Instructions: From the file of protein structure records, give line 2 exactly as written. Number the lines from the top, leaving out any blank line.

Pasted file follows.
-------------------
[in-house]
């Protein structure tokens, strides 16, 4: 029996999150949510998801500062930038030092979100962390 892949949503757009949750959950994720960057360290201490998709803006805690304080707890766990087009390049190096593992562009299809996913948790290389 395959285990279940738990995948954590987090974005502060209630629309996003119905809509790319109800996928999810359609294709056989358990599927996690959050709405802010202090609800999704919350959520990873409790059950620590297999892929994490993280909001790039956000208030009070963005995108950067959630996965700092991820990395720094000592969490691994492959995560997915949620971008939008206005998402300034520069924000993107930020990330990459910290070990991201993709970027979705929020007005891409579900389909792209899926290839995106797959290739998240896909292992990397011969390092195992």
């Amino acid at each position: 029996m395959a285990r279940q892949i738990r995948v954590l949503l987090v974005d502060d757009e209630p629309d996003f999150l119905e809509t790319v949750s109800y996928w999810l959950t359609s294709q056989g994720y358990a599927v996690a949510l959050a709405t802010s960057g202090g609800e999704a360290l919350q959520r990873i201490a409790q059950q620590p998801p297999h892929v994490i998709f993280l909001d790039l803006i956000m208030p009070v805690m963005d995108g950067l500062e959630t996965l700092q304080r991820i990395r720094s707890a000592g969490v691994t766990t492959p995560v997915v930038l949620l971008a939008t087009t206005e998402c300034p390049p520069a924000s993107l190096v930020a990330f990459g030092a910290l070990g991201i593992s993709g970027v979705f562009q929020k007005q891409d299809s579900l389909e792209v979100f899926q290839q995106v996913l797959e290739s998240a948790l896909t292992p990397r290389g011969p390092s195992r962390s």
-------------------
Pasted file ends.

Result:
């Protein structure tokens, strides 16, 4: 029996999150949510998801500062930038030092979100962390 892949949503757009949750959950994720960057360290201490998709803006805690304080707890766990087009390049190096593992562009299809996913948790290389 395959285990279940738990995948954590987090974005502060209630629309996003119905809509790319109800996928999810359609294709056989358990599927996690959050709405802010202090609800999704919350959520990873409790059950620590297999892929994490993280909001790039956000208030009070963005995108950067959630996965700092991820990395720094000592969490691994492959995560997915949620971008939008206005998402300034520069924000993107930020990330990459910290070990991201993709970027979705929020007005891409579900389909792209899926290839995106797959290739998240896909292992990397011969390092195992």